Newspaper article The Canadian Press

Jay Baruchel on the Habs and His New Sports Documentary 'Celtic Soul'

Newspaper article The Canadian Press

Jay Baruchel on the Habs and His New Sports Documentary 'Celtic Soul'

Article excerpt

Jay Baruchel on Habs and new doc 'Celtic Soul'

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TORONTO - Jay Baruchel is probably among the most ardent Montreal Canadiens fans out there.

The Montreal-raised comedy star says nearly everything in his home has the Habs logo on it, from a panini press to underwear and a wallet.

His passion hits a fever pitch when discussing the Habs' trade of star player P.K. Subban to the Nashville Predators in exchange for Shea Weber in June.

"I am vehemently against it," the actor-filmmaker said in a recent interview. "I think the Habs picked management over a player once again and they have a history of doing that."

It's nothing against Weber, who "is an incredible hockey player," he added.

"But I think P.K. Subban was one of the two faces of our franchise going forward," added Baruchel, director and co-writer of the upcoming hockey film "Goon: Last of the Enforcers."

"I think his best years are still obviously to come. I think he did pledge his life to that jersey and that city."

Sports fandom is akin to religion, Baruchel explains in his new documentary "Celtic Soul," which opens Friday at Toronto's Hot Docs Ted Rogers Cinema.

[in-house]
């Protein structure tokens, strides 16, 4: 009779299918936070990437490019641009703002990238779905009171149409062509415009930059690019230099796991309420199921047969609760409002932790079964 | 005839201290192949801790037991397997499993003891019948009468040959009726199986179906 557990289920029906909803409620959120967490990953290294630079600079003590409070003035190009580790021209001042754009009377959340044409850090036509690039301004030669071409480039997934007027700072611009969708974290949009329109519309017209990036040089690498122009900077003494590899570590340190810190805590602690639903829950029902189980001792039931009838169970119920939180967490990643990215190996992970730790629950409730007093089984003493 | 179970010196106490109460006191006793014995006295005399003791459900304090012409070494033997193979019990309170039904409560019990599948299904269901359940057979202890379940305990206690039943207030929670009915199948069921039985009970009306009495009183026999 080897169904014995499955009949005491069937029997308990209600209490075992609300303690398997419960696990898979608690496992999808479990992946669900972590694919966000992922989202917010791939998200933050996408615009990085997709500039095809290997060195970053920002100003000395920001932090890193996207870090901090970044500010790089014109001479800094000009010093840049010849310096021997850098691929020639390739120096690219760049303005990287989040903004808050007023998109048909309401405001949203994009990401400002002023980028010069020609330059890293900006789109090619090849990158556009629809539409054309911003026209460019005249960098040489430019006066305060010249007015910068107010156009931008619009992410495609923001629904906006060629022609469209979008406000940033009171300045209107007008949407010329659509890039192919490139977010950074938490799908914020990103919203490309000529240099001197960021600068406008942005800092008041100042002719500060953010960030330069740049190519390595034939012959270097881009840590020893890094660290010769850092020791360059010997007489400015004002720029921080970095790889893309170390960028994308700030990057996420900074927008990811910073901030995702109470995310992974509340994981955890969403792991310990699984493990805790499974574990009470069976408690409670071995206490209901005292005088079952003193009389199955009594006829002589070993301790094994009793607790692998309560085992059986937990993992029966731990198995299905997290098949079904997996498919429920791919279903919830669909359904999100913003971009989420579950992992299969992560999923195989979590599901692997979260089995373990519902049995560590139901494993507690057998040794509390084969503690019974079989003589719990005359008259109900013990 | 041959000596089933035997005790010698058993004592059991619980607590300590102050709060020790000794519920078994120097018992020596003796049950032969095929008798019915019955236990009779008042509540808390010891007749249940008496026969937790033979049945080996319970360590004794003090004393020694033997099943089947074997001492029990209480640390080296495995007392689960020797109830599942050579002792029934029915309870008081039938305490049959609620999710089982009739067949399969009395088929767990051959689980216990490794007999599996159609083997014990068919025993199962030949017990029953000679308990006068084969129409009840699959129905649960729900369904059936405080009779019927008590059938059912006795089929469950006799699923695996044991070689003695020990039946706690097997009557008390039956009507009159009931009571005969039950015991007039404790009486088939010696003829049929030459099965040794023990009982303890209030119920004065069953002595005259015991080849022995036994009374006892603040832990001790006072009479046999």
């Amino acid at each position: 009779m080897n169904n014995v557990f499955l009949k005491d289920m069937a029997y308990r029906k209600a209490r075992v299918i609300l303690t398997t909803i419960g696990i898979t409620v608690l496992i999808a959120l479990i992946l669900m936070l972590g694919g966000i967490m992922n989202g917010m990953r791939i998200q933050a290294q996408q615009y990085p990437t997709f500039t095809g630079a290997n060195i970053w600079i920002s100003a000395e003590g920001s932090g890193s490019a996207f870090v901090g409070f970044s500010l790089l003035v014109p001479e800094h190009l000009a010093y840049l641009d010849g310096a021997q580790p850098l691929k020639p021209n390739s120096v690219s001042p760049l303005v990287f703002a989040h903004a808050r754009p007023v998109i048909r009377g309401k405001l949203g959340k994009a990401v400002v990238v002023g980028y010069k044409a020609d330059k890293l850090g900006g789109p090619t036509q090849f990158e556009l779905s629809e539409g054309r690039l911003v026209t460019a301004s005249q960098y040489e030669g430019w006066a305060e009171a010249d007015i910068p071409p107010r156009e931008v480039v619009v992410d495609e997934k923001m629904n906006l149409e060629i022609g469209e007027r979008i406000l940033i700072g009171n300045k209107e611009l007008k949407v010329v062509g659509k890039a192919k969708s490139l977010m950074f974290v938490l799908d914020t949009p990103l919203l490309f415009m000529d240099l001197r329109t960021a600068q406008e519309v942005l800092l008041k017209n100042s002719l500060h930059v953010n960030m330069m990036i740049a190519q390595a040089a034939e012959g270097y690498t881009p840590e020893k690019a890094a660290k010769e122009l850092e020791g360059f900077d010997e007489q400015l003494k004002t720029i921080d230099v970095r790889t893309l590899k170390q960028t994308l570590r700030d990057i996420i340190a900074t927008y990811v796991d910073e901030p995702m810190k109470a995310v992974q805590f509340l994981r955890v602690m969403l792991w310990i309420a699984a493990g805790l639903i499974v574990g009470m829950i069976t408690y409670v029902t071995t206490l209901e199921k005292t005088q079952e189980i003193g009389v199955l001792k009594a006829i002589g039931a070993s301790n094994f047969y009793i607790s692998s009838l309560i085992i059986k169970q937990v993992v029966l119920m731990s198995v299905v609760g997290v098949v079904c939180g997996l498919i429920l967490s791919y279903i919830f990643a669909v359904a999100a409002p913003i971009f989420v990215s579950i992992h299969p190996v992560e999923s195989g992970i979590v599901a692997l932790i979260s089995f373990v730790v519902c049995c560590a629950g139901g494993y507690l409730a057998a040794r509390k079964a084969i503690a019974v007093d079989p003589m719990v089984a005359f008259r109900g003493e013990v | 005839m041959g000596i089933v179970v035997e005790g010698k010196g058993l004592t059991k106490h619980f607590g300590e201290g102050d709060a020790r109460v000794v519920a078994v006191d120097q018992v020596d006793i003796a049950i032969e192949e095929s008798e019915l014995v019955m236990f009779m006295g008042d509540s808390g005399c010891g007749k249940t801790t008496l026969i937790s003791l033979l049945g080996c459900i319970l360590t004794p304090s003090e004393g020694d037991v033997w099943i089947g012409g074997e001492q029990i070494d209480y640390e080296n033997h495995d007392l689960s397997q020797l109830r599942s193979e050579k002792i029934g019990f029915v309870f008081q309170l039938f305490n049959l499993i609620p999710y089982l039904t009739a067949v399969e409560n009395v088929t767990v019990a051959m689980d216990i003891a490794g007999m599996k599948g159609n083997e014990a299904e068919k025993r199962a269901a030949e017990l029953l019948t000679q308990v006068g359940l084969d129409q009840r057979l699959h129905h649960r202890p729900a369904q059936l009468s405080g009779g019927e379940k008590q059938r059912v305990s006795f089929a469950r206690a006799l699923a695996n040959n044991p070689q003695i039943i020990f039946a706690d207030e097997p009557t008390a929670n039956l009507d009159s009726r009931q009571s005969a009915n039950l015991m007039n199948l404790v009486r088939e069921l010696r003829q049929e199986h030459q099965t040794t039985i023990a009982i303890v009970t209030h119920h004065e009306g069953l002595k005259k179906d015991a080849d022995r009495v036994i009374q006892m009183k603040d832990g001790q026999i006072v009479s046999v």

Michael McNamara wrote and directed the film, which follows Baruchel and Irish sports broadcaster Eoin O'Callaghan on a road trip from Montreal to Ireland and then Scotland to watch another team they love -- Celtic Football Club in Glasgow.

The two learn the history of both teams and their similarities, from their strong connections to the Catholic Church and their reputations for drawing in a diverse range of superfans.

"Celtic, its origin story, is about being open-minded to everybody," said O'Callaghan, who recently moved to Toronto and lived in Winnipeg for two years hosting "Fox Soccer Report."

"It obviously has big links with Roman Catholics in the city and beyond that, but from the very first steps of the club it was open to all -- and not every club was like that. …

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